Dear Albert is another example of ‘Direct Cinema’ as the film observes people who are trying to rid of their addiction. Nick Hamer has made an excellent decision by limiting details of the subjects’ substance abuse. This makes the film a universal study about why it is difficult for people to break their habits and change themselves. And when some manage to make a change, the film shows that it is easy to fall back into old habits. It may sound cliched but this is a film that has the potential to change one’s life.

The Eternal Return of Antonis Paraskevas is one of the best films of the New Greek Cinema Wave and is the definitive film about Greece’s economic downfall. The film uses the main character’s plight to reflect how the rest of Europe treated Greece. First there was love and admiration but when things got bad, hatred and isolation. In addition, the film is enhanced with a huge nod towards The Shining.

Pushpendra Singh’s debut feature Lajwanti (or The Honor Keeper) is an eye-popping digital painting that belongs in an art gallery along with Tsai Ming-liang’s Stray Dogs. One can clearly see the influence of Amit Dutta and Mani Kaul in Singh’s film but he has also exerted his own unique voice. In order to capture authenticity about village life in the Thar Desert (Rajasthan), Singh has used local non-actors to play themselves. This blurs the line between documentary and fiction. The story is tweaked enough to be timeless with a touch of folk mythology. It is one of the most creative films to have emerged from India this year.

Friday, November 14, 2014

Stray Dogs

Stray Dogs (2013, Taiwan/France, Tsai Ming-liang)

Previously, I had seen 8/9 of Tsai Ming-Liang’s features but none of them in a cinema. However, that has now changed thanks to the Calgary Cinematheque’s screening of Stray Dogs last night. And if reports are true that this is last feature, then it is timely to have seen this film. 

Of all his features, Stray Dogs is the one that deserves to be in an art gallery as it is a living breathing digital painting that comes to life at appropriate moments and uses its stillness to generate ferocious momentum resulting in a devastating impact. The audience also managed to tune into the film’s rhythm. Only two people walked out but they left with such quietness that it was hard to tell they were leaving. And even when the credits rolled, no one stirred. No one was in a hurry to get up and put their jacket on. The audience behaved as if they were in an art gallery watching a work of art, which they were.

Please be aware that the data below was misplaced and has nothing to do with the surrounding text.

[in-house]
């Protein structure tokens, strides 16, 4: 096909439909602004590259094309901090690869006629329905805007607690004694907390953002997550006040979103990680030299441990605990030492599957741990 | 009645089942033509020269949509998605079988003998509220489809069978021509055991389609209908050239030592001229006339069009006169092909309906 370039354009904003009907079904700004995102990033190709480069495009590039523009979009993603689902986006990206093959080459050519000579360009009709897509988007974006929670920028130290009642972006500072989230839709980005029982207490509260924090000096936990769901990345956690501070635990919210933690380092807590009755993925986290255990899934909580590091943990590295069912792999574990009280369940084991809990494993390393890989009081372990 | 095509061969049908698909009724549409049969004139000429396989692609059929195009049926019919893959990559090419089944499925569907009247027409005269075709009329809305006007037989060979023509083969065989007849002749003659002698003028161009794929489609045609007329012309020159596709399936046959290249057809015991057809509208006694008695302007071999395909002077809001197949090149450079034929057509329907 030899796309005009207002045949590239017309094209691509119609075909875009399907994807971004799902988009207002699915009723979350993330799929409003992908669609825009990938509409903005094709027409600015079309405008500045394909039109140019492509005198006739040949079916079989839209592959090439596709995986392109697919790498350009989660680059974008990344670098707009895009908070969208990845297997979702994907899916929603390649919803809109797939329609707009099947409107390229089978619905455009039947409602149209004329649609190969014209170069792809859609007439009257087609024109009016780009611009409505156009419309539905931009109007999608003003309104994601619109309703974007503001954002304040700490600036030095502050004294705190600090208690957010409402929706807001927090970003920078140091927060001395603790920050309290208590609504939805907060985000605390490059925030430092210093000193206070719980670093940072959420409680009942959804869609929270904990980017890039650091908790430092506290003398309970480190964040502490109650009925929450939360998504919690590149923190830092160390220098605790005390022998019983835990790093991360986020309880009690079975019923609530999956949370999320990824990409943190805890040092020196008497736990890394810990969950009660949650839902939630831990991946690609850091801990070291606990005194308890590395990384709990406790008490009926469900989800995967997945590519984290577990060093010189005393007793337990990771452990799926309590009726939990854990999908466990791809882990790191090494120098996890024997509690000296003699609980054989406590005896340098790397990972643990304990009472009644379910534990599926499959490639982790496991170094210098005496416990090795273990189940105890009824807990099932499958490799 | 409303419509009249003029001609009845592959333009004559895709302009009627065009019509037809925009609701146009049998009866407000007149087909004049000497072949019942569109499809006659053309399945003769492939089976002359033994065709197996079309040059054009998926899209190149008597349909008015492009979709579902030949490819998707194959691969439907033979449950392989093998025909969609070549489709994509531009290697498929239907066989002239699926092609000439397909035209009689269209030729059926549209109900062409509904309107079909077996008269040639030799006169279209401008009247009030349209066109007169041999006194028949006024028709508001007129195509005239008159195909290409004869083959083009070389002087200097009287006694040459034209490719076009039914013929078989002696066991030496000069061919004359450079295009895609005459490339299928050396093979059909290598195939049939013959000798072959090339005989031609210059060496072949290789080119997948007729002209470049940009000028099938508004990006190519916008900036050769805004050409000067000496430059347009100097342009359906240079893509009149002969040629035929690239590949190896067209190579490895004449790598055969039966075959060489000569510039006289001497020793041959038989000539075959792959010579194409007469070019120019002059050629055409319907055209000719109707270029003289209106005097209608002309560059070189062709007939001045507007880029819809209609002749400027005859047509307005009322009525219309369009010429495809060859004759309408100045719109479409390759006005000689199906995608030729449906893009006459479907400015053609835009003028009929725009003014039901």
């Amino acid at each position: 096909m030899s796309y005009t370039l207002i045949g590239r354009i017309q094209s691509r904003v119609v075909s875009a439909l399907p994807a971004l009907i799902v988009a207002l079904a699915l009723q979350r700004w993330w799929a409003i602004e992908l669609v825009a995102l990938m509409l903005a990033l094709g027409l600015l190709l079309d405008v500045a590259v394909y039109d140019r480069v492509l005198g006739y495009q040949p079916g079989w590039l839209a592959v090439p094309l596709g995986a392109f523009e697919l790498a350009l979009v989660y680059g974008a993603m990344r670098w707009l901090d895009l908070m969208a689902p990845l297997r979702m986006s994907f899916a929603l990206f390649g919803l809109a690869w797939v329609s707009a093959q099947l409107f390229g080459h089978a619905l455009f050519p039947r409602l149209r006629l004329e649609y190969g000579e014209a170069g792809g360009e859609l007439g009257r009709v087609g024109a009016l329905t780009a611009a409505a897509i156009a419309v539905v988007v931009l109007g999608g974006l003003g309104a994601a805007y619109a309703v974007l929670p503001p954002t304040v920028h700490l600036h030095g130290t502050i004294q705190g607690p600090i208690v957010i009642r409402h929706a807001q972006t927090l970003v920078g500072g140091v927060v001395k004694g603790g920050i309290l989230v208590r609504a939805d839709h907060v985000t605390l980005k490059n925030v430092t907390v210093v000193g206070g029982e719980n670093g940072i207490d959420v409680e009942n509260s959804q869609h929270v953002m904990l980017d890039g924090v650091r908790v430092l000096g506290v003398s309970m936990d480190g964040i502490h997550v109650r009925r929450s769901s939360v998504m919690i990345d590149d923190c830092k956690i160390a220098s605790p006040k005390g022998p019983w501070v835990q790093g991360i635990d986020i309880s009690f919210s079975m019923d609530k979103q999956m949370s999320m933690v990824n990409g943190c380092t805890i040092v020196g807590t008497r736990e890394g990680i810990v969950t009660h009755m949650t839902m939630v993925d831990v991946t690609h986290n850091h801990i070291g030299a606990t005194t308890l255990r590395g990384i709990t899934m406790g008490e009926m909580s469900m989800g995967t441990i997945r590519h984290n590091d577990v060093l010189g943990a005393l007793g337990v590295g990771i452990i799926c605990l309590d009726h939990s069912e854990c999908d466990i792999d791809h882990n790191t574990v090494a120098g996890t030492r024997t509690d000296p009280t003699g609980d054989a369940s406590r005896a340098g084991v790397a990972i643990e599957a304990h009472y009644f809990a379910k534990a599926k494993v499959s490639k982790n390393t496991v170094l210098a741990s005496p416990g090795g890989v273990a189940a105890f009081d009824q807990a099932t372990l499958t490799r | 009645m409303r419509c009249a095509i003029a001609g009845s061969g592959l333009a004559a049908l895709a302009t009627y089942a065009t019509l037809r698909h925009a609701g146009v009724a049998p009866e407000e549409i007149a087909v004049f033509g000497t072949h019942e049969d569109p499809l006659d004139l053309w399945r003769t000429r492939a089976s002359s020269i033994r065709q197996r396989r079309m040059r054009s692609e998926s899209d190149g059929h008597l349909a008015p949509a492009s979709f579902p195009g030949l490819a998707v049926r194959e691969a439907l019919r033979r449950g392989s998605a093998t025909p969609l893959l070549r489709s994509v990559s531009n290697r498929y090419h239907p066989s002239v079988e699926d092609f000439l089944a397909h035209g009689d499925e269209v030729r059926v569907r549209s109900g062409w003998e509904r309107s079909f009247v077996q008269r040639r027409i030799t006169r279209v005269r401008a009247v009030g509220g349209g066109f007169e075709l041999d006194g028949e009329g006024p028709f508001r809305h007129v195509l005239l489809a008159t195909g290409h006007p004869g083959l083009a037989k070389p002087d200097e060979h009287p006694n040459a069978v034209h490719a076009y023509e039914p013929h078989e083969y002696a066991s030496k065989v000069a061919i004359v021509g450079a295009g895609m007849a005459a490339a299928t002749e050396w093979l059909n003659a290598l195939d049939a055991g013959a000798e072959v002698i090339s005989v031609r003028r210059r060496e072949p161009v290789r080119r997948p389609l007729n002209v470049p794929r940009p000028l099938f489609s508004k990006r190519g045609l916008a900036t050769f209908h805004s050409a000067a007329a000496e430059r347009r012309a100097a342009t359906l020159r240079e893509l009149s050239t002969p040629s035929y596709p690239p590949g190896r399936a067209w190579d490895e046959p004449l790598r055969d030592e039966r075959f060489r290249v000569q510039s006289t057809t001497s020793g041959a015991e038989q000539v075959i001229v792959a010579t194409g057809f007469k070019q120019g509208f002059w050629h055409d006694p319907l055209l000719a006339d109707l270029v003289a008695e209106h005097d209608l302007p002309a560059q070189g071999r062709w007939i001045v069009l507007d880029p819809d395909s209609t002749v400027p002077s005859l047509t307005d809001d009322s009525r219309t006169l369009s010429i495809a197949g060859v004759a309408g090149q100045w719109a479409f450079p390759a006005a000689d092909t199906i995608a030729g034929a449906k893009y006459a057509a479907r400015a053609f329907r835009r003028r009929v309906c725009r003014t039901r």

Such a film will naturally divide people and here are two such different reviews.

Neil Young describes the film's beauty while Stephen Holden is on the other side of the debate.

Thursday, October 30, 2014

Ingmar Bergman

I had been meaning to do a spotlight on Ingmar Bergman for a few years but it got pushed behind other retrospectives. A Bergman spotlight would have remained forgotten had it not been for my good friend Sam Juliano (Wonders in the Dark). Sam recently published his top 20 Bergman films:
  1. Wild Strawberries 
  2. Fanny and Alexander

  3. Persona

  4. Cries and Whispers

  5. The Silence

  6. The Magic Flute

  7. Sawdust and Tinsel

  8. Winter Light

  9. The Seventh Seal

  10. Through A Glass Darkly

  11. Smiles of a Summer Night

  12. Scenes of a Marriage

  13. The Magician

  14. Face to Face

  15. Summer Interlude

  16. The Virgin Spring

  17. The Passion of Anna

  18. Autumn Sonata

  19. Shame

  20. Hour of the Wolf
His list inspired me to finally finish my spotlight. My intention was to never match Sam’s top 20 but to view enough films to come up with a top 10. I saw 8 films and combined those with previously viewed Bergman films to come up with the following top 10 list: 

1. The Seventh Seal (1957)

The image of death playing chess is more than enough to rightly give this film the #1 spot. That chess scene manages to describe life in a nutshell.

2. A Winter Light (1963)

There have been many films about a priest's loss of faith but Winter Light is devastating. It encapsulates one of Bergman’s key themes related to God and question of faith but does so in such an intimate manner that it draws the viewer in. Plus, some of the frames recall Bresson (Diary of a Country Priest) and Dreyer (The Passion of Joan of Arc).

3. Shame (1968)

Shame seamlessly integrates three films in one: marital problems, war and survival. The film starts off with razor sharp observations about marriage problems between Jan (Max von Sydow) and Eva (Liv Ullmann). Before one has caught their breath, the film moves towards the harsh reality of war where propaganda and torture are frequently used. As impressive as these sequences are, the film saves the biggest shock until the finale when the couple drift through a vast ocean. This is a film that showcases Bergman's themes of relationship and God but also highlights that he was more than capable of making a bold political statement. 

4. Through a Glass Darkly (1961)

5. Wild Strawberries (1957)

6. The Silence (1963)
7. Scenes from a Marriage (1973) 
8. Persona (1966) 

9. The Virgin Spring (1960) 

A raw powerful film that shows the savage side of man, both in terms of those who commit a crime and those that seek bloody revenge.